A Fish in the Desert

text by the Rev. William D. Corcoran
photos by Miriam Sushman

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The Hashemite Kingdom of Jordan boasts significant architectural and historical sites: Mt. Nebo, where the Lord showed the Promised Land to Moses; the second-century Nabataean ruins of Petra, popularized by the movie hero Indiana Jones; the Roman ruins of Jarash; and the historic 12th-century crusader castle at AI Karak.

Situated one-and-a-half hours south of the Jordanian capital of Amman, the tiny village of Smakieh seems unimportant in the shadow of these treasures. Yet Smakieh is unique. Its place in Jordanian life may change, however, as the Middle East peace talks develop.

Two clans, the Hijazine and the Akasheh, live here. This translates into 350 families or 2,000 residents. All of the villagers are Christian, mostly Latin and Melkite-Greek Catholics, a rare occurrence in a nation that is 96 percent Muslim. While the environment may be best described as arid, the faith of the villagers is far from dry. From the Hijazine clan alone, nine men are currently serving the church as priests and 15 women as religious sisters.

The origins of Smakieh are obscure. Its name is derived from the Arabic word for fish, semek. Maybe the first homes formed the town into a fishlike shape. Somehow it does not seem possible that fish were ever caught in this desert region.

Over the years, the area’s Bedouin gradually left their nomadic existence for the settled life of the village. Only in the past 70 years has the wandering from pasture to pasture ceased. But many villagers retain their Bedouin traditions. Older women still plait their hair into two long braids, which are often knotted atop their heads. Mansaf, the national dish of lamb on mounds of rice, nuts and yogurt, is eaten by hand. Even the bread, a rough mixture of locally grown barley and grains, harkens back to the chewy loaves likely used by Jesus and the poor of the Gospel.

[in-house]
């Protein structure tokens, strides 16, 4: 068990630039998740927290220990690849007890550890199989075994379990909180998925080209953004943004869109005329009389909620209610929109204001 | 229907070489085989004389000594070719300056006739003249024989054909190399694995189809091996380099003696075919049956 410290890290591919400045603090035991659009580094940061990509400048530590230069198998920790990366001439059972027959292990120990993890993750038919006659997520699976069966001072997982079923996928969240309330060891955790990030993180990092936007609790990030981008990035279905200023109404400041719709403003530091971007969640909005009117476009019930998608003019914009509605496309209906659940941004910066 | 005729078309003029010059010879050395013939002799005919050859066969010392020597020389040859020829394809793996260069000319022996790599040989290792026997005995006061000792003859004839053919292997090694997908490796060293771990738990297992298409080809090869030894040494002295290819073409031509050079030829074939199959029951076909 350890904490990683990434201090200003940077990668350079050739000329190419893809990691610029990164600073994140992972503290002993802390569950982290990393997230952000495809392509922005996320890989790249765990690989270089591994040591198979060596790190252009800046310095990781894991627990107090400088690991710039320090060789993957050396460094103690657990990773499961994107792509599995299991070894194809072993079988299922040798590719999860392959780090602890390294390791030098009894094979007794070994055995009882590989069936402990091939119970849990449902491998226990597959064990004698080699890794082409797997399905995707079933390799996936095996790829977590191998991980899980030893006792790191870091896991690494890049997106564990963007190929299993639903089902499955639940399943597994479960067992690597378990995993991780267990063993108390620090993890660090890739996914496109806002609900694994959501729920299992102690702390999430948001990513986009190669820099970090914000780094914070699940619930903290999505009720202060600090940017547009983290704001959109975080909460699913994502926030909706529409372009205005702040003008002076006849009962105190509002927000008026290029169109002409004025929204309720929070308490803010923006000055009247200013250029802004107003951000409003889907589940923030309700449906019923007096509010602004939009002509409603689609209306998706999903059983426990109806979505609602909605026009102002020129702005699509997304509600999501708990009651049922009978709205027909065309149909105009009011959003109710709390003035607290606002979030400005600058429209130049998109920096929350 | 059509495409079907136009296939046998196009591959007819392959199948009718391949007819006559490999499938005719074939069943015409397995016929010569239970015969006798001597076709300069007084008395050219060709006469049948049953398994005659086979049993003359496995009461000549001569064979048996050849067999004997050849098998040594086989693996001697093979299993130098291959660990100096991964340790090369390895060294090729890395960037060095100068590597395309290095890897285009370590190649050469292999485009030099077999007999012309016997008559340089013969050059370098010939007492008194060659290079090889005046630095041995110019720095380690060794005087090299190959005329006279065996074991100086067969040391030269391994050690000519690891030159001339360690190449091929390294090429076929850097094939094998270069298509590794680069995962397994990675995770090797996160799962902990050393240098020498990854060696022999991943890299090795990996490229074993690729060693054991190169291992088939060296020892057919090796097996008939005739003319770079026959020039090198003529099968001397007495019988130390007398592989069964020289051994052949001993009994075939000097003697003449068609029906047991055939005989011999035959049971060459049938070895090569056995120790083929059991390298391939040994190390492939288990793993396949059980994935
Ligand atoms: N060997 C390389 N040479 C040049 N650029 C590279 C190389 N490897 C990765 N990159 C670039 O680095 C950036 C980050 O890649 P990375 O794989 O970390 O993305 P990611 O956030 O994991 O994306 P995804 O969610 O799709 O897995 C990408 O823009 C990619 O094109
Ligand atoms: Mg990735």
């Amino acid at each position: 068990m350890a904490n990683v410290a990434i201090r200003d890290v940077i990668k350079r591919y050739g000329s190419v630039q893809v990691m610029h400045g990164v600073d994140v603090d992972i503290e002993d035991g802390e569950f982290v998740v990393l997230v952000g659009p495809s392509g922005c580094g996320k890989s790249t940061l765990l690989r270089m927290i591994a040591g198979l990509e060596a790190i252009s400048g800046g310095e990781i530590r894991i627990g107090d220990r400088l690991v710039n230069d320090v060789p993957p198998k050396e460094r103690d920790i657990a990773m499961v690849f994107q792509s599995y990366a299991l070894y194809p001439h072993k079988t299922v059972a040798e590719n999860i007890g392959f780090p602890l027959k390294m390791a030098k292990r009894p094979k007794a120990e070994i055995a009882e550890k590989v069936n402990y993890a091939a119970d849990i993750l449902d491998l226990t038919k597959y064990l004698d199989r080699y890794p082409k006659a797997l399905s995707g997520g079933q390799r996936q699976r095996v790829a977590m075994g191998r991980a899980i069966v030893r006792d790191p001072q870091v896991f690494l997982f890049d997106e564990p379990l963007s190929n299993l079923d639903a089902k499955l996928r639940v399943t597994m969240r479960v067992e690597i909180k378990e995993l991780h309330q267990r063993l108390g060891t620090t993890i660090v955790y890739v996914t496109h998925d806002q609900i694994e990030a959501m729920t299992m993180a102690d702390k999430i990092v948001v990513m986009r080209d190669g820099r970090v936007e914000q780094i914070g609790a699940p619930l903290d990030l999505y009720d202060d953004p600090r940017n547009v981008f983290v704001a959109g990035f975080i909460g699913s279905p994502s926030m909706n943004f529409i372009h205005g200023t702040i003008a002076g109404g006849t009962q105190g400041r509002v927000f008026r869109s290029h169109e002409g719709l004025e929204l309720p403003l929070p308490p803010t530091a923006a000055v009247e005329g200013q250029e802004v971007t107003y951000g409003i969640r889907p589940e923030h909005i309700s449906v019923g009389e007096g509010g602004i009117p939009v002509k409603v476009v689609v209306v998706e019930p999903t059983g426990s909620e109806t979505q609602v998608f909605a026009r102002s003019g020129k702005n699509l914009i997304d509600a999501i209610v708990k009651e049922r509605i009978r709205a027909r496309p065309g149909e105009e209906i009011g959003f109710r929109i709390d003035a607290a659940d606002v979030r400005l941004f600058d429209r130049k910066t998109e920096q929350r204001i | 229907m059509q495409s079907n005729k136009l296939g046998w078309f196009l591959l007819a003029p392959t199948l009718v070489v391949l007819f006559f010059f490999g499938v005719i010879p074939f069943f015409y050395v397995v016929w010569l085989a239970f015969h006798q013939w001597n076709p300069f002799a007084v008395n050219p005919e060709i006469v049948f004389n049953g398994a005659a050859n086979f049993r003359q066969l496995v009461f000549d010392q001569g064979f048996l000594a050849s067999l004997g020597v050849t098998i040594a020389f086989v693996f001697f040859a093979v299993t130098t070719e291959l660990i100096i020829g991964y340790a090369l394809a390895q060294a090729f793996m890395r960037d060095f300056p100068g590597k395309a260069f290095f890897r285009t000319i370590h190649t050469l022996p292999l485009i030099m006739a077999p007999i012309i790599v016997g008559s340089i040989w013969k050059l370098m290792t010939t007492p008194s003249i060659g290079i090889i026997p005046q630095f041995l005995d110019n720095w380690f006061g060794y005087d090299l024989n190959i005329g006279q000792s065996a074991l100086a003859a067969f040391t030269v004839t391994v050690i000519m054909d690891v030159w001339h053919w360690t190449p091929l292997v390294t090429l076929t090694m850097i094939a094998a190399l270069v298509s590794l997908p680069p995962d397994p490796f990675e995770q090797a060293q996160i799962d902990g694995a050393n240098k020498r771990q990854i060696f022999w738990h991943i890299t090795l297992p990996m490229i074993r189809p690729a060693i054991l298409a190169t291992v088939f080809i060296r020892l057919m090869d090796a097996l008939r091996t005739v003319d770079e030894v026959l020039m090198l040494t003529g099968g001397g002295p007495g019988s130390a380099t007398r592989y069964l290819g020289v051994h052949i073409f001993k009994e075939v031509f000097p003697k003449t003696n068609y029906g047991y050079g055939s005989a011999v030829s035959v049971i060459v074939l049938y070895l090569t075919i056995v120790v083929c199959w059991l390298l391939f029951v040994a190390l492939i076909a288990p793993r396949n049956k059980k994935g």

Unfortunately this unique village is struggling to maintain its identity in a highly mobile, increasingly technological society. The young, like their peers in much of the Middle East, are migrating to the cities or to the West. They are drawn by the glamour, the hustle and the opportunities of city life. While new highways are constructed in Amman to accommodate thousands of new vehicles, Smakieh’s dirt paths bear only three local cars. Once students taste the excitement of computers, television and VCRs, raising the family sheep and goat herds and tenting family plots no longer appeal.

The problem multiplies when scant opportunities exist even for those most committed to residing in Smakieh. Sufficient water supplies and means of transportation are only two of the many elements needed to sustain traditional village life.

To confront these issues, CNEWA’s operating agency in the Middle East, the Pontifical Mission, selected Smakieh as a primary pastoral and humanitarian objective in 1993. We met with Father Boulous Baq’ain, the village’s Melkite-Greek Catholic priest, and Father George Al-Far, his Latin counterpart, and devised a multistage effort.

First the Melkite church was renovated completely – for only $5,000. The Pontifical Mission paid for the flooring, plaster, paint and new electrical fixtures. The parishioners provided the labor and a new set of icons for the iconostasis. While the results were dazzling, Father Boulous’s wife complained that he had been covered with paint for weeks.

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Tags: Jordan Village life Emigration Melkite Greek Catholic Church Funding